Unlike during the campaign towards December 7 elections in 2016 when President Mahama, on some of his tours, described president-elect Nana Akufo-Addo as a divisive character, this time around, he has been generous with kind words for his colleague.
In the past few weeks, President Mahama’s demeanour towards the president elect has changed considerably, especially in during his last state of the nation address where he shared some memories and confidence in the newly chosen leader of Ghana.
Here are 4 instances he had something nice to say about Nana Akufo-Addo.
Earlier this week during a meeting with delegations from the Indian High Commission as well as Iranian and Moroccan ambassadors, President Mahama urged them to keep supporting Nana Addo and his government to make sure they work well in the best interest of the country.
John Mahama also urged his compatriots to get behind his successor, Nana Akufo-Addo, during his last state of the nation address on Thursday saying he had worked with Nana Addo in Parliament for 12 years and had “utmost respect for him.”
"Taking breaks from the business of the house to grab something to eat at the snack bar, Nana Addo always stood at the end of the counter, his signature white handkerchief tucked into his sleeve. “Johnny” he would shout in greeting as he preferred to call me. Incidentally we both served three terms in this house, departing together in January 2009.”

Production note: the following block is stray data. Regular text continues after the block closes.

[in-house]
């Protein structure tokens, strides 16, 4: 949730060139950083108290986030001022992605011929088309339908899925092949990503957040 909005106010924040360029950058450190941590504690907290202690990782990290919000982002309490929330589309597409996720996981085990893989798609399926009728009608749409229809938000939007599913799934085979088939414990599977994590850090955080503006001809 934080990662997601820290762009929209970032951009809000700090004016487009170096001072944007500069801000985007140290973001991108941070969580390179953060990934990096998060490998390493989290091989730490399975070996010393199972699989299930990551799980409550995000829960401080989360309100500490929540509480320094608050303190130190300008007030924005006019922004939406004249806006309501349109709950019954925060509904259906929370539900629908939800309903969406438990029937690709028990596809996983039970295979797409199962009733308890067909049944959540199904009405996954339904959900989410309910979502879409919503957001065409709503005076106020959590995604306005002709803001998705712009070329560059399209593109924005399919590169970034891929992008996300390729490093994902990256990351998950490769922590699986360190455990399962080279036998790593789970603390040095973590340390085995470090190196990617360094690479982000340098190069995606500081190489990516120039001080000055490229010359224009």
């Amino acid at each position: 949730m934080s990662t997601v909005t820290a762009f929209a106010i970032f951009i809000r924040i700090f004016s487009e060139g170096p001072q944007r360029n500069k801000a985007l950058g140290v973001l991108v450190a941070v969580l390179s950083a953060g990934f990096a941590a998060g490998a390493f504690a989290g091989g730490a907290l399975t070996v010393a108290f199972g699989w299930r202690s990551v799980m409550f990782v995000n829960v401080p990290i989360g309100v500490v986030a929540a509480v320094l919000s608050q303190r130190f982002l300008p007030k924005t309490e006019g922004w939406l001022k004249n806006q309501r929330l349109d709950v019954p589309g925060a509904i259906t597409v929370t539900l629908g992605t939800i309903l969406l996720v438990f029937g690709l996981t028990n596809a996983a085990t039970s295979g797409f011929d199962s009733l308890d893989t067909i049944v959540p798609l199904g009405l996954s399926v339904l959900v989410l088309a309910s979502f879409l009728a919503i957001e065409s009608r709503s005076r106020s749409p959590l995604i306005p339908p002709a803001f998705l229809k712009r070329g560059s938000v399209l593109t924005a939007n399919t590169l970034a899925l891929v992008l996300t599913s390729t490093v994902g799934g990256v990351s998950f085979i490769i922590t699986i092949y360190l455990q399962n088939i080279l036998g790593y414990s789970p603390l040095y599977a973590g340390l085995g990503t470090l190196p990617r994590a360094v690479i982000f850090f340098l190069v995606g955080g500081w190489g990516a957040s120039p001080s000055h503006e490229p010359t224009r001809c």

“This is how long I have known the president-elect and worked with him. I have the utmost respect for him,“ President Mahama said.
Mahama told parliament in the capital, Accra, that he was happy to step down and let his long-time rival take the helm of one of Africa's most stable democracies.
“In fact, Mr. Speaker, we are all on the same team. We worked together when I served as Ranking member on the Committee of Foreign Affairs at a time Nana Addo was the Minister for Foreign Affairs and Regional Integration."
"I stand here today, Mr Speaker, holding the baton of leadership prepared to pass it on with pride, goodwill and determination to Nana Akufo-Addo and to ask all Ghanaians to cheer him on as he runs his portion of this important relay for Ghana," said Mahama.
He wished Nana Addo success in his tenure as president.
“I wish him all success in this regard. As I have said many times already, regardless of whose tenure in which these visions come to fruition, its success belongs to Ghana. They belong to all of us.”
Politicians are known to be feisty against each other during competitions but in real life, could be very close friends who share common interests that foster their political well beings.
What do you think of this new "friendship" between these two statesmen?